He skillfully changed the depth of the cuts on the surface of the metal, used for their application within the limits of one composition, different in thickness and shape of the cutter, and his prints therefore do not seem unlike many modern print items with black engraving mechanically soulless and impassive. A characteristic feature of Chirkov’s works has always been the unique individuality of each image motive, even if this motif was used by the master repeatedly.
Among the best works of Chirkov belongs a small silver plate “The Cow of the Sea”, made in the 1920s. It is stored in the collection of the Veliky Ustyug regional museum of local lore. The composition of this plate was created in the authentic traditions of Russian folk engraving of the XVIII-XIX centuries, with a subtle understanding of the fairy-tale basis of such folklore pictures, which was always inherent in the most interesting works of the Great-Tver black products of the flourishing time of the local fishery. The master engraved on the silver plate the traditional panorama of Veliky Ustyug from the side of Sukhona, and in the foreground he introduced two strange beasts – a fish and a “sea cow”, now completely extinct animal, several meters long and weighing several tons. The amusing scene of a meeting of two animals the master has concluded in a magnificent baroque frame. The black engraving on this plate is made thin and masterly. Her composition may well be used to decorate the lid of a casket or snuffbox, for a desktop panel or press for papers. Awarded in the manner of a completely realistic picture, it looks more fabulous and fantastic than the late works of the masters of the Northern Monsters, specially dedicated to the fairy tale theme (Russian epics, Pushkin’s tales, IA Krylov’s fables) or stylized as old Russian engravings with images of various fantastic sirinas, sailing ships, knights, horses.
Chirkov skillfully engraved under the mob for silverware and floral motifs. He liked to decorate small crafts with images of stylized herbs and flowers, well felt the significance of the silhouette in such ornamental compositions. Usually the master preferred to build a floral pattern on a solid black background, revealing the shapes and details of the ornament in various shades of blackness and depth, pierced in the thickness of silver strokes. Products made by Chirkov are always distinguished by elegant and thoughtful simplicity of form. They are convenient for use and serve as an elegant addition to the costume, they are not lost in the environment of other works of applied art. In each work of the master there is a high professional knowledge of the material, a harmonious combination of craft and genuine art. And this is not accidental: after all, every work of Mikhail Pavlovich Chirkov was created from beginning to end with his own hands. He created the form of the product himself, decorated it with an engraving, applied it to the mobile, gilded and polished it. And this was reflected in the high artistic experience of the school of succession.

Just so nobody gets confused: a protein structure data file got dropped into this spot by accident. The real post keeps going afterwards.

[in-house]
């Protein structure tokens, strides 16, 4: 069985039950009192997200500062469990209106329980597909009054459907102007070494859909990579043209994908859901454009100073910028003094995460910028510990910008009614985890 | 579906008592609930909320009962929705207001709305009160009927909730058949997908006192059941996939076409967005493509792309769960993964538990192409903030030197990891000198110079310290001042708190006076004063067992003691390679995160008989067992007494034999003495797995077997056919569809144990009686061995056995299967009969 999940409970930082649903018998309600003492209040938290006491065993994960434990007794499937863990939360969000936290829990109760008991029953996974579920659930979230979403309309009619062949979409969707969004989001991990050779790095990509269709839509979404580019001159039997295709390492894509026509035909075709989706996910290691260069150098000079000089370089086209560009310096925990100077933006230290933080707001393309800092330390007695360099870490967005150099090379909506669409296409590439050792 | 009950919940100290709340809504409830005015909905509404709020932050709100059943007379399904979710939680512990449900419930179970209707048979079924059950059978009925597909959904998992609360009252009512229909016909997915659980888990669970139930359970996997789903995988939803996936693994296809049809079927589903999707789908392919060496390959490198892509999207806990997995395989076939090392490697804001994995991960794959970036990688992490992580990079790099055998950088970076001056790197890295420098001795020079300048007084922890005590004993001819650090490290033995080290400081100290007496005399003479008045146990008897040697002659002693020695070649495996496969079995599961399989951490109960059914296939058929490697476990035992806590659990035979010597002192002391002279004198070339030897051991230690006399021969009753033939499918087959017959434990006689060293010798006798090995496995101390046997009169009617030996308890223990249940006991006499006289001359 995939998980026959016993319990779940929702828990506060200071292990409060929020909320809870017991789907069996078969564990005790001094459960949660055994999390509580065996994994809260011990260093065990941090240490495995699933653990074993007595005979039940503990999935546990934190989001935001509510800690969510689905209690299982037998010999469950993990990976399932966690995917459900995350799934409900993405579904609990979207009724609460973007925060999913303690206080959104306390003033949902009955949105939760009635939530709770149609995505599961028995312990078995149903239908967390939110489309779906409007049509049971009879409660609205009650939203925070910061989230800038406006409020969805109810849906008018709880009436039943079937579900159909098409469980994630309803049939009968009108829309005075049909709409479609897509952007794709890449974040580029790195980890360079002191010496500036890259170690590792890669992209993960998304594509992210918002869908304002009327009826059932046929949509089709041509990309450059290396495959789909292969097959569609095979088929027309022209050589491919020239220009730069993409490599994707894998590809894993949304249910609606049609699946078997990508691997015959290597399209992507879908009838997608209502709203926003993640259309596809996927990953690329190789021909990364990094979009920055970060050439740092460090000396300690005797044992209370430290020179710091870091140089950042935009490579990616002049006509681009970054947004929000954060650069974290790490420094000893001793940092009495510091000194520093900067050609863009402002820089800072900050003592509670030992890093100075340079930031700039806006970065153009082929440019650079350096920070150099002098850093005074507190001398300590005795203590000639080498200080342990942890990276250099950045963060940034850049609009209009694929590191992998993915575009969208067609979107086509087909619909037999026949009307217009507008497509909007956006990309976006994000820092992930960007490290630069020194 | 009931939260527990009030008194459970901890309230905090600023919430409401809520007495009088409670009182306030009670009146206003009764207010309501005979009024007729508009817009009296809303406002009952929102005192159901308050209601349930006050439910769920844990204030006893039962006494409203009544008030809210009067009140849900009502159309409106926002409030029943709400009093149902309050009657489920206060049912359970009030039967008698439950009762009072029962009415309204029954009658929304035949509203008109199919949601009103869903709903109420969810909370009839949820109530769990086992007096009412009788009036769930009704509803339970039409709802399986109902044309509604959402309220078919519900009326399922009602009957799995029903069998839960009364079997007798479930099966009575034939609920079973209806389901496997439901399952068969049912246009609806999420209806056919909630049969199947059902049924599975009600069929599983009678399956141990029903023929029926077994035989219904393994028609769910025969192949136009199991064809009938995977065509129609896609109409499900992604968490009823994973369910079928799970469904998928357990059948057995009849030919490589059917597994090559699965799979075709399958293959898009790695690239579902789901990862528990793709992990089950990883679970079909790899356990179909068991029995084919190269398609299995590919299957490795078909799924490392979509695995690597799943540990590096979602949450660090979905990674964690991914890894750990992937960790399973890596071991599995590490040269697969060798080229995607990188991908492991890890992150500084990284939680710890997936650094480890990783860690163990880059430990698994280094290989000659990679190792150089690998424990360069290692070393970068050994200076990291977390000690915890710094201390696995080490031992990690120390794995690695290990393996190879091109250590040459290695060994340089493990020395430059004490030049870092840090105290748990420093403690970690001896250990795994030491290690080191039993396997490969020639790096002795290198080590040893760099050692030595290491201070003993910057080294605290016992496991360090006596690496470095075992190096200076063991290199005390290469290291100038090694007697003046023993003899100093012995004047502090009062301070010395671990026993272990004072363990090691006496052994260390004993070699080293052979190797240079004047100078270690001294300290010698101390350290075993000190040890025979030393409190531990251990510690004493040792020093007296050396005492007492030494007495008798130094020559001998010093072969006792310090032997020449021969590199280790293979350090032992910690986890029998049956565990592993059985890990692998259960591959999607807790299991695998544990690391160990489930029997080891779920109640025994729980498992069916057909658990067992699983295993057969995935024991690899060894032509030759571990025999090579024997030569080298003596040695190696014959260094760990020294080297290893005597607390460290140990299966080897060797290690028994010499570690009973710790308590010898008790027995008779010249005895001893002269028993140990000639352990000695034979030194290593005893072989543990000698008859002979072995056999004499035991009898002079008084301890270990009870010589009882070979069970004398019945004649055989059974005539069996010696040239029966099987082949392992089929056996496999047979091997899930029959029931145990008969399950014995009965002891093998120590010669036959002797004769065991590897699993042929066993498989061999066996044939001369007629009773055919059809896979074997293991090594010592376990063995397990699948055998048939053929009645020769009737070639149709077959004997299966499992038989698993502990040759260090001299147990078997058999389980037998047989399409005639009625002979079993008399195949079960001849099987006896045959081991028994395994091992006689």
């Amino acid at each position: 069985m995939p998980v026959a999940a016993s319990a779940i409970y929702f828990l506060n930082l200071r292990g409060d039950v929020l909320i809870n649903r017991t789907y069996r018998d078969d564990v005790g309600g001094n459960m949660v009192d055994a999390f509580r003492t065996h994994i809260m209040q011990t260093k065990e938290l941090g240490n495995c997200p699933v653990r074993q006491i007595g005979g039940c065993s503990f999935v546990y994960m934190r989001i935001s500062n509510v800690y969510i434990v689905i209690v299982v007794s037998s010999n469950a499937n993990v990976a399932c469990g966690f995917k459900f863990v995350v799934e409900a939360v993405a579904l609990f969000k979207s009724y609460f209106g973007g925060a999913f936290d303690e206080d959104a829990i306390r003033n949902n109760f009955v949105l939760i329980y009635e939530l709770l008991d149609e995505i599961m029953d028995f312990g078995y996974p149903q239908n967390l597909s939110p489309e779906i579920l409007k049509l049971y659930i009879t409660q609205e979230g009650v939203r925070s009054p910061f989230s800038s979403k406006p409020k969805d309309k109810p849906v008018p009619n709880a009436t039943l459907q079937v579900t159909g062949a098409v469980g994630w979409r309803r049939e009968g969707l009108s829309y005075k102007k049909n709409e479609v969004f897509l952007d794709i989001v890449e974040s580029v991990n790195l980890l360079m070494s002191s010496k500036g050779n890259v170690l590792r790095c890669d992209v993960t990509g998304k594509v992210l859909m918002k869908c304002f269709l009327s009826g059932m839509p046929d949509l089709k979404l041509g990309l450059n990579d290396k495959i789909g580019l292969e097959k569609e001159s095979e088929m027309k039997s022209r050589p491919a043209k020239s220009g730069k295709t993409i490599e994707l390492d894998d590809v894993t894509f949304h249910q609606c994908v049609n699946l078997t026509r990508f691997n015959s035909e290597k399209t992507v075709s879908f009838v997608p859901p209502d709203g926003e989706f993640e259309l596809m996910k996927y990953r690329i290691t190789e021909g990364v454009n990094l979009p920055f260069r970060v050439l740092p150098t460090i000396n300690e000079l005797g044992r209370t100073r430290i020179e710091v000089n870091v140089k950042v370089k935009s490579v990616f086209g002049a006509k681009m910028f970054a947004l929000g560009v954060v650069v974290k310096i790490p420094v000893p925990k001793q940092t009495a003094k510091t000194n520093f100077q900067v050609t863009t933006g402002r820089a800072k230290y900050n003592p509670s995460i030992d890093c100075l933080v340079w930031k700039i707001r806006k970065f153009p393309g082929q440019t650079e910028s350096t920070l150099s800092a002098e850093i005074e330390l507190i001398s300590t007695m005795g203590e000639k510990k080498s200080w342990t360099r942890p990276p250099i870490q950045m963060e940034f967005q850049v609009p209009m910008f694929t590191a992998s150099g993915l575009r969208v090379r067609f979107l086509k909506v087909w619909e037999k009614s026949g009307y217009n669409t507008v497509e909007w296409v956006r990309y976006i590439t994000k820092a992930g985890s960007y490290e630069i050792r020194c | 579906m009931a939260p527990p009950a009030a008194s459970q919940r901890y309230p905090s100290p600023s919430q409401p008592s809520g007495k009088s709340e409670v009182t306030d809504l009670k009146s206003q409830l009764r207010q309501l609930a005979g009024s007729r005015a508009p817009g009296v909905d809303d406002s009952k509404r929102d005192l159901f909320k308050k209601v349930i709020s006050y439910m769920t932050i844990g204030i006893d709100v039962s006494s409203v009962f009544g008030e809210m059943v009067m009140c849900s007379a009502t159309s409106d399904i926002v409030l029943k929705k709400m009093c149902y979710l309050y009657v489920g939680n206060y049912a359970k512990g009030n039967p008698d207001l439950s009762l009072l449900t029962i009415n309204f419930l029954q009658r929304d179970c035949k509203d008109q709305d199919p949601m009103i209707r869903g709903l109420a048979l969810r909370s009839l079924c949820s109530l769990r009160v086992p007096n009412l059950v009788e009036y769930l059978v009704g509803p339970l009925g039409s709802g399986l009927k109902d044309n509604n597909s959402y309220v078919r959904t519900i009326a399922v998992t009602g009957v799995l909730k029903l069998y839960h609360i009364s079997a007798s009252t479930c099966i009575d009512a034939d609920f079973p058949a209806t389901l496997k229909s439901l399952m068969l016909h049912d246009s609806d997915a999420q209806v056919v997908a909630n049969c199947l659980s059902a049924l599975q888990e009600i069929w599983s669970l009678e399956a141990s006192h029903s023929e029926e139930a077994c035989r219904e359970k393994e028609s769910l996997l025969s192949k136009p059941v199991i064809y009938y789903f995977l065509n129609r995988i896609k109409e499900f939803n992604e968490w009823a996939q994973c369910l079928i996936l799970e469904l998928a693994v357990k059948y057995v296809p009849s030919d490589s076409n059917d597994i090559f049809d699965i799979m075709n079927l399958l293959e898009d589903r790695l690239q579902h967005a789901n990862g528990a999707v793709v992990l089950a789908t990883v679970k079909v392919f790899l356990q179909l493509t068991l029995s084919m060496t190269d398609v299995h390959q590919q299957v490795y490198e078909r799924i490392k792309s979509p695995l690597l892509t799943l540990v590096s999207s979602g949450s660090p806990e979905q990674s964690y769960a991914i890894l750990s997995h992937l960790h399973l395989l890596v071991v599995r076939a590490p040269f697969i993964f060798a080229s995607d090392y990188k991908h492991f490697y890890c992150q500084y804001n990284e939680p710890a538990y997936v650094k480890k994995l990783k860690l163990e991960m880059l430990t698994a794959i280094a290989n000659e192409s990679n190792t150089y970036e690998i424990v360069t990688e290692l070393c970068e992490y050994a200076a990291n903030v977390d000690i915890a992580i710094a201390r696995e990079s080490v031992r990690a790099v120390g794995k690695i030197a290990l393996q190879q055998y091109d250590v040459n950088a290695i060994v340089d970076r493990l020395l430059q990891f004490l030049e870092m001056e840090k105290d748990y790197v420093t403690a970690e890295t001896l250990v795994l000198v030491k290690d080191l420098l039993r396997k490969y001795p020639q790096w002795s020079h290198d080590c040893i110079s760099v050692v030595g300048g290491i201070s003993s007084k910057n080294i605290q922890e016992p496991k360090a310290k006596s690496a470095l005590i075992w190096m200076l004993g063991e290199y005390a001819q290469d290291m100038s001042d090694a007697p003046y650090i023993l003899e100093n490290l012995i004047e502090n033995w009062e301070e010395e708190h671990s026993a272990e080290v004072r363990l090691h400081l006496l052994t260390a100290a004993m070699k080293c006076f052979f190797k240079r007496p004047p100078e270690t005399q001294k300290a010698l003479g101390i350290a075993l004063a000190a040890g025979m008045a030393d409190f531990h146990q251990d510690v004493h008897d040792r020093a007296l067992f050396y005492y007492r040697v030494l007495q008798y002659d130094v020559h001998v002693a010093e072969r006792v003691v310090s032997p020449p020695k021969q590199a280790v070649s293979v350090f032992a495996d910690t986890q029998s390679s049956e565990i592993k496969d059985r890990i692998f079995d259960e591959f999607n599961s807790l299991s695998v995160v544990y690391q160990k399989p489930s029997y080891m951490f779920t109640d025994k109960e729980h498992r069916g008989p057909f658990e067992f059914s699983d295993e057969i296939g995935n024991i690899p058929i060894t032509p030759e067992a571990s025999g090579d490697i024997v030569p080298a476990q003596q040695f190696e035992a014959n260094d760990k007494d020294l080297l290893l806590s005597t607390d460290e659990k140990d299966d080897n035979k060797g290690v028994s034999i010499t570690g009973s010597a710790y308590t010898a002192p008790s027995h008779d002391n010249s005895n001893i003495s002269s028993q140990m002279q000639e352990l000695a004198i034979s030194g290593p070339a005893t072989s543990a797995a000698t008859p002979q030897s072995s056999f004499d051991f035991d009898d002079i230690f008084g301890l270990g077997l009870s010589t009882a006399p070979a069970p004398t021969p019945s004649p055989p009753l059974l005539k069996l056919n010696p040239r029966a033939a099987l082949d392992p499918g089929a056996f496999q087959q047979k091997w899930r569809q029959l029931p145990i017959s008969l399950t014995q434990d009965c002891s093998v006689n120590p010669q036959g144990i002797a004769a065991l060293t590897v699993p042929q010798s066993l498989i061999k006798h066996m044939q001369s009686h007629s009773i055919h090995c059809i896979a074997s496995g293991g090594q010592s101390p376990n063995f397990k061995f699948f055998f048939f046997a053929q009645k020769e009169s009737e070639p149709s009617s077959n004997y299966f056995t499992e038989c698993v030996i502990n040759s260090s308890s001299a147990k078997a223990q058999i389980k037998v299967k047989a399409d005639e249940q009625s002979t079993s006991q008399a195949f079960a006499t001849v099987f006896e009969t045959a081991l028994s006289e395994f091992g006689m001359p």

Being able to compose beautiful and interesting motifs for engraving under the mob, Chirkov subtly felt the specificity of the pictorial language of the works of the past, but not always was at the same time a staunch defender of his positions in art. Under the influence of the artist-leader and some trends of the time, he sometimes changed his faithful artistic instincts, collective experience and took the path of easel solutions that brought a lot of losses to the art of folk art.
On the preservation of the traditions of the fine language in the art of blackening in the 40-50’s and did not think. The art of folk prints engraving, which in the eighteenth and early nineteenth centuries, produced the work of local silversmiths – the blacksmiths of masters, at that time seemed to be the soil least suitable for the resurrection of the ancient craft. Chirkov willingly and lovingly passed on to his pupils all the secrets of silver engraving that he knew, but he did not impose his style of drawing on them, sincerely rejoiced at the individual successes of each student.
Master of the Ustyug black mob Mikhail Pavlovich Chirkov
Since 1935, the development of sketches for the artel “Northern Black” began to perform professional artist, a graduate of the Academy of Fine Arts, E. P. Shilnikovsky. The last years of his life, Chirkov had to work on Shilnikovsky’s sketches. As history has shown, this direction in the development of folk crafts was not fruitful.
Mikhail Pavlovich Chirkov brought up the generation of the first Soviet silver-engravers under the mob. His contribution to the art of Russian mob is still not fully appreciated.
Already from the middle of the 30s, the art of the masters of the artel “Severnaya Chern” became popular not only in the USSR, but also outside our homeland. Currently, the jewelry factory “Severnaya Chern” annually produces many different silver items decorated with black patterns and images. In recent years, in connection with the exacerbated interest in the folk tradition, in connection with the development of souvenirs, the jewelers of Severnaya Cherni, like the masters of other art crafts, are increasingly turning to the basics of national folk culture, creating works in the spirit of ancient Russian black goods. The original artistic heritage of the founder of the Severnaya Chern factory, Mikhail Pavlovich Chirkov, the last Great-Novgorodian blacksmith-engraver who worked according to the laws of Russian prints, should not be forgotten. The best works of the master, imbued with the spirit of folk fantasy, crafty-fairy-tale, can very well be replicated and released as examples worthy to bring real artistic joy to people today.